Get a Freelance Job

Becoming a freelancer is an excellent idea for anyone who likes working for themselves. Freelancers can work for multiple employers at a time, sell a variety of marketable skills, and work as much or as little as they want. Sounds ideal, right? If you’re self-motivated, enjoy working in your own environment, and prefer setting your own hours, this could be the perfect work for you.


Preparing to Freelance

  1. Contemplate your marketable skills. Whether you’re a writer, photographer, mathematician, web designer, marketing guru, illustrator, scientist, or underwater basket weaver, there is probably a freelance job out there for you. What do you enjoy doing? What are your strengths? Make a list of everything that you think you could possible monetize.[1]
    • Don’t write off any of your skills or passions. List everything that you think you’re good at, regardless if you’ve heard of freelancers doing it or not! Don’t limit yourself before you’ve started.
  2. Consider the market. While most skills can be effectively monetized, you probably want to consider early on who needs particular skills. If you want to make freelancing your full-time job, you may want to pick a skill that you think a lot of people would be willing to pay for, or at least broaden the scope of what you are willing to do. Conduct a little research on the marketplace before you get started.[2]
    • For example, strong academic writers may find work easier than an expert on 15th century German footwear. Consider how many people will need what you’re selling, and decide if you can broaden your scope.
  3. Gather the materials you’ll need. Be ready to hit the ground running. If you are going to search for freelance writing gigs[3], make sure you have a reliable computer and Internet connection. If you’re a photographer, make sure you’ve got a camera. If you’re striving to be a freelance statistician, make sure you have the common software used in the field. Don’t expect to get hired if you aren’t prepared to get to work immediately.
    • You should be willing to invest into your business. Don’t forget the saying, “You’ve gotta spend money to make money.”
  4. Create a plan. Figure out a reasonable hourly rate. What are your competitors charging? Remember, as you gain more experience, you will be able to raise your hourly rate. Decide how many hours you want (or need) to work. Of course, once you start freelancing you will get a better idea of how quickly you work, how many hours certain projects will take, and how many projects you can realistically take on at once. However, going into this new job with a plan will help ensure that you aren’t strained for money or time as you are beginning.[4]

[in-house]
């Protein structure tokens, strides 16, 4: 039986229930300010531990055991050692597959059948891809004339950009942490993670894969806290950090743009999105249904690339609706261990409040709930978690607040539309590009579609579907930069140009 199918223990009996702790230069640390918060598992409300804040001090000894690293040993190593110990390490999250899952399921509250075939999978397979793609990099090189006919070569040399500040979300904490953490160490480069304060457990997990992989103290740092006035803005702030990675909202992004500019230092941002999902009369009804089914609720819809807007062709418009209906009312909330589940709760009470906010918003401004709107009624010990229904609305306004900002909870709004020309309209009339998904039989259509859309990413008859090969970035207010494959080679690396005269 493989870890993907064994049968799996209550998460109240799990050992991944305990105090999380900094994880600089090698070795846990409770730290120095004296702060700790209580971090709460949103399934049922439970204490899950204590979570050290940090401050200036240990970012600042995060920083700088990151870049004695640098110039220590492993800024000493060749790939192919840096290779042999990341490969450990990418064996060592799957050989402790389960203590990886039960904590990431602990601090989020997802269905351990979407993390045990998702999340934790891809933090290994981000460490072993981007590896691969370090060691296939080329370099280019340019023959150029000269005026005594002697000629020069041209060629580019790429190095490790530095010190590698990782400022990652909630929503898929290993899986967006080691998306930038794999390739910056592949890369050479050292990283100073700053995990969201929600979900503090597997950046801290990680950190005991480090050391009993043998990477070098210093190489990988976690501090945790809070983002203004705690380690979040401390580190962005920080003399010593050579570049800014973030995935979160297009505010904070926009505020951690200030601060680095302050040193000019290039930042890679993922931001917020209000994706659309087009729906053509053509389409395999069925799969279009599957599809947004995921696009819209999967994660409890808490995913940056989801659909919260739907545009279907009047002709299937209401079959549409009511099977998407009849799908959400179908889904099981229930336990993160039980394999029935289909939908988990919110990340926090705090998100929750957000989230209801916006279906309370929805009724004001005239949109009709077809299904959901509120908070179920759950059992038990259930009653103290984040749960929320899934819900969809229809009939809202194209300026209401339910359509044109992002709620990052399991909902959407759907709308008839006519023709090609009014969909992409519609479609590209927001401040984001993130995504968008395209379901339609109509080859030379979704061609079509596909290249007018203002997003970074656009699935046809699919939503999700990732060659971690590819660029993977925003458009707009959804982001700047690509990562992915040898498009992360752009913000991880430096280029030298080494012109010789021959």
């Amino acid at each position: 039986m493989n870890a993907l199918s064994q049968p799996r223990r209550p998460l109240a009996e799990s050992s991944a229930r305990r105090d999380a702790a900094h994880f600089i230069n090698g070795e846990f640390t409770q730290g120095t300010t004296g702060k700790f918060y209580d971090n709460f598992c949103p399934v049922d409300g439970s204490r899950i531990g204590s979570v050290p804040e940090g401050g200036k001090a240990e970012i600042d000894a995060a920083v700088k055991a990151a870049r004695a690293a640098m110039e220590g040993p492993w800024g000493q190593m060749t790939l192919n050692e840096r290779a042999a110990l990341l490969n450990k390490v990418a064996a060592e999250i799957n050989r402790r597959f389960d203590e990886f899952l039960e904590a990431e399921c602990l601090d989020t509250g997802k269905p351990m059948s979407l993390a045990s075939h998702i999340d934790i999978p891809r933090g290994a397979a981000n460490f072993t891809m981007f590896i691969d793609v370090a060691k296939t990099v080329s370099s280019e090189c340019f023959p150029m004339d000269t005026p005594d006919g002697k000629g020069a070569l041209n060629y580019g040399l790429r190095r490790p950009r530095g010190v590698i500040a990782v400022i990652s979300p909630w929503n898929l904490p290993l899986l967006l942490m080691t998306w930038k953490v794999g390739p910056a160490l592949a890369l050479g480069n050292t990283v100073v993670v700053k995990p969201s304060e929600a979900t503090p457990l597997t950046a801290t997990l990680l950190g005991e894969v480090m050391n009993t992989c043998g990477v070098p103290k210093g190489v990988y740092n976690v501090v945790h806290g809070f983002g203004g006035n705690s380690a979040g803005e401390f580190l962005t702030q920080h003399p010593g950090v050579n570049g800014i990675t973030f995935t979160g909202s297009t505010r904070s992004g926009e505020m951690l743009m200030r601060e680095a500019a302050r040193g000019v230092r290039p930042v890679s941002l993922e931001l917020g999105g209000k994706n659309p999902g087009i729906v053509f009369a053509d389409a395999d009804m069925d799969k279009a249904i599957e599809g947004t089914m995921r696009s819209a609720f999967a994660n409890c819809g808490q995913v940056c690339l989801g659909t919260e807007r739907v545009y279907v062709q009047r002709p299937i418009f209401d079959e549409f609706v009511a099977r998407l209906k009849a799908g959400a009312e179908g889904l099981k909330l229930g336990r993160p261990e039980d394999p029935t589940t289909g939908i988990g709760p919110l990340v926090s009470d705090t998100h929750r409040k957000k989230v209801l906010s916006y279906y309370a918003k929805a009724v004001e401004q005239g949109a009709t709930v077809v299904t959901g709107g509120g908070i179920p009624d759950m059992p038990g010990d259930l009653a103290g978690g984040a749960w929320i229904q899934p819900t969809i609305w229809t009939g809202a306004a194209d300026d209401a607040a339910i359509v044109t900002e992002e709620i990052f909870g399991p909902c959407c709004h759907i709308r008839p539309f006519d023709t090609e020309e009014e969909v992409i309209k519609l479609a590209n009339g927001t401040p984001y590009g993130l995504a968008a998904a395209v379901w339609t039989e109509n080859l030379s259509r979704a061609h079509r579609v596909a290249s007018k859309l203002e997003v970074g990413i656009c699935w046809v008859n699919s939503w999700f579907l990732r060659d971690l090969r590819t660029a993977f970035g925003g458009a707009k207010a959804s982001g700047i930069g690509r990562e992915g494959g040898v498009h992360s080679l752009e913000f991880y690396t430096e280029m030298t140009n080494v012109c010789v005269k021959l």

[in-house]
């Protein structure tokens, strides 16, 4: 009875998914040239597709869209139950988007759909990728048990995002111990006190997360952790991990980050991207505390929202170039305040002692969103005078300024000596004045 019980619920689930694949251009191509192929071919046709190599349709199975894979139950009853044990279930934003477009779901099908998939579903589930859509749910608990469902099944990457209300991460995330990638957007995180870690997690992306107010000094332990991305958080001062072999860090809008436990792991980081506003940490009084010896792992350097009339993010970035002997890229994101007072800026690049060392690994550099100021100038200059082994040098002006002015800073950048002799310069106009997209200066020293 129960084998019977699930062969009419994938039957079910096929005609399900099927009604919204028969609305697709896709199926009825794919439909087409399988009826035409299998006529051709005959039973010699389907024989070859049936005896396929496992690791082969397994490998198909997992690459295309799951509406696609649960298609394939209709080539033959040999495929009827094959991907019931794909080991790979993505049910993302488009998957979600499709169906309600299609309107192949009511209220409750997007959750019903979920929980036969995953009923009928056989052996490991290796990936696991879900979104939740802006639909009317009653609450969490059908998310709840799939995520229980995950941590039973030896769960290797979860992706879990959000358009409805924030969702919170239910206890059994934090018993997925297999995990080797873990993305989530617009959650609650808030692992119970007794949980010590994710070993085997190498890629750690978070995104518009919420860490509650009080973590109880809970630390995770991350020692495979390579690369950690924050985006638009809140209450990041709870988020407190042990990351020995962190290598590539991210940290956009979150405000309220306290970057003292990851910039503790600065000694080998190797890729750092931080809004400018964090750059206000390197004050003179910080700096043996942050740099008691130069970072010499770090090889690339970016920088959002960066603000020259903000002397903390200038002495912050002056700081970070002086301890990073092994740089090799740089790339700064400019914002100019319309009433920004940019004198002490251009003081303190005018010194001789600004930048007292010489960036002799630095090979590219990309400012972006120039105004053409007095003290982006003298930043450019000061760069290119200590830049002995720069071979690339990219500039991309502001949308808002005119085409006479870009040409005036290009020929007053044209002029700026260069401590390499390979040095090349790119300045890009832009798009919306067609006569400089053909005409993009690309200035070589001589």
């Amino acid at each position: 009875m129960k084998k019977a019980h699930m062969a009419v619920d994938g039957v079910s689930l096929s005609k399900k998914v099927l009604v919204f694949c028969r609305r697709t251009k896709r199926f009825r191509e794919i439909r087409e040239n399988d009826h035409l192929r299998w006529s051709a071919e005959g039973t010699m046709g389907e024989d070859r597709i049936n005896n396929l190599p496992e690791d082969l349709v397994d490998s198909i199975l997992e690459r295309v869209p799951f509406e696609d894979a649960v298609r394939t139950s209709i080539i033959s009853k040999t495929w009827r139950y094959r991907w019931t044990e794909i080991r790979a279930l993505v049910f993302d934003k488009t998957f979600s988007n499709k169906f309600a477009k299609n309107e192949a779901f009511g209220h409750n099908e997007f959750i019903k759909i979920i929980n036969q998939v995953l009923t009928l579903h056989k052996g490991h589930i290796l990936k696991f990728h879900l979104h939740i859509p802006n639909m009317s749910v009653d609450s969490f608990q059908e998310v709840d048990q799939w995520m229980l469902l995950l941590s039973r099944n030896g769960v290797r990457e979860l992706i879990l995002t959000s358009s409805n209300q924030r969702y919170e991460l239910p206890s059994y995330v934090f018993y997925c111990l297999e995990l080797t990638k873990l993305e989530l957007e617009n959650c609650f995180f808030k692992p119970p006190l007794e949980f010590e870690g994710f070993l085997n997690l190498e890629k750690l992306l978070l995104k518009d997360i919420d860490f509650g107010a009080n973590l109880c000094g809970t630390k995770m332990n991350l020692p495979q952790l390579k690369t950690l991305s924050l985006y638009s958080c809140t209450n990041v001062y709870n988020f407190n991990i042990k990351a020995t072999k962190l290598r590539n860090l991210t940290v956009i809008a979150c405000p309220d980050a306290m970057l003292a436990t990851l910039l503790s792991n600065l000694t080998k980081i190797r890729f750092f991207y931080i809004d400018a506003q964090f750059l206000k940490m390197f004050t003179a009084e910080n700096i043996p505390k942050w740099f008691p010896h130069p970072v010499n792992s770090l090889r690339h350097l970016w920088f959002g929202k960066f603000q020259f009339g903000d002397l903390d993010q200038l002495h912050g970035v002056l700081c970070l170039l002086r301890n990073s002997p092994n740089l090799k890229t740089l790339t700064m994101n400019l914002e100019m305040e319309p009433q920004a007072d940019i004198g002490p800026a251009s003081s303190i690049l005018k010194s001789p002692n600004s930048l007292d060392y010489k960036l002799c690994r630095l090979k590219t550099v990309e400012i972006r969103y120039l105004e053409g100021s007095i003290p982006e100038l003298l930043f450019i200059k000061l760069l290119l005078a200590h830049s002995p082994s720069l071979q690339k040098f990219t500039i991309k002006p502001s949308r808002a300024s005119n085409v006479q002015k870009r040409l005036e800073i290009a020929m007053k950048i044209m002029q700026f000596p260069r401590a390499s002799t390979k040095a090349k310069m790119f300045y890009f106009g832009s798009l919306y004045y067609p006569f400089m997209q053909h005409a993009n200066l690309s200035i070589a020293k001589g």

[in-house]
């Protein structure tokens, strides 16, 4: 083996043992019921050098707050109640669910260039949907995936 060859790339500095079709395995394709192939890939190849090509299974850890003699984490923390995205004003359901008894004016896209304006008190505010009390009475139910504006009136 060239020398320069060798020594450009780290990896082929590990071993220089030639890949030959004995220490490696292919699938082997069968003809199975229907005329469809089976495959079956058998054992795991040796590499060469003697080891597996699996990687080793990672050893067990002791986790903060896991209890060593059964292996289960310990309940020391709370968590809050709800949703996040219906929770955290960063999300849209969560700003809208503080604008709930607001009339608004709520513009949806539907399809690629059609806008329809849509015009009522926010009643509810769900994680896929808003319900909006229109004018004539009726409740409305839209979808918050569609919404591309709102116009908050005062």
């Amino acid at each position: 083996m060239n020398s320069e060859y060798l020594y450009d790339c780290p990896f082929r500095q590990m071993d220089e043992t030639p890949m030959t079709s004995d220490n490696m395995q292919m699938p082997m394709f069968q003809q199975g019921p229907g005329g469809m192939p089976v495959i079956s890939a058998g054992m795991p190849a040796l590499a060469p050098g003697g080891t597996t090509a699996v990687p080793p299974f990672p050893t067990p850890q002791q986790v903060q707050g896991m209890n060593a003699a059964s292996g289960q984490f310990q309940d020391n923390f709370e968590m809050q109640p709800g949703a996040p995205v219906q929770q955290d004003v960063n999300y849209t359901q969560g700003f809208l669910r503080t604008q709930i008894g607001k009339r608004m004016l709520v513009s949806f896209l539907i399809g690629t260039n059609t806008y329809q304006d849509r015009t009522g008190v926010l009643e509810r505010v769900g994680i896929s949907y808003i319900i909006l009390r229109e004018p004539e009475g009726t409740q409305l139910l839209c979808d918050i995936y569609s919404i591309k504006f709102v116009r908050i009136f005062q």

5. Find a mentor. The best way to learn about a new industry is to talk with someone who has been a part of it for a while. You can find a mentor in various ways. You can ask family, friends, teachers, co-workers, etc. if they know anyone who freelances. You can view work online, and reaching out to someone who does something similar to what you want to do. You can find networking events in your area online. Regardless of your method, you just need to put yourself out there![5]
    • A mentor can help you determine your rate, give you some pointers, and, ideally, even give you a few contacts to get started.
    • You need to be able to show your mentor that you’re committed to this endeavor. Make sure you have done your research and gathered your supplies before you reach out to someone.
    • Remember that they’re doing you a favor by helping you out. Show them gratitude and respect. Work hard to show them that you’re a worthy mentee.

Selling Yourself

  1. Develop your personal brand. Don’t forget that as a freelancer, you are your business, and you have to sell yourself to sell your product. Think about what makes you different from the competition. Are you witty? Are you particularly efficient? Do you have an impressive educational background? Whatever desirable traits you have, use them to your advantage.[6] [5]
    • Your personal brand should be clear on your résumé, your online presence, your business cards, and communications you have with potential and current clients.
  2. Accept opportunities. When you’re first starting out, you probably won’t have a lot of previous work to show. In order to build a portfolio or a résumé, you should savor any chance you get to show your stuff. Volunteer to do freelance work for very cheap, or even for free. This experience can help you learn as well as give you future references. Beggars can’t be choosers, and most freelancers will typically begin as beggars.[5]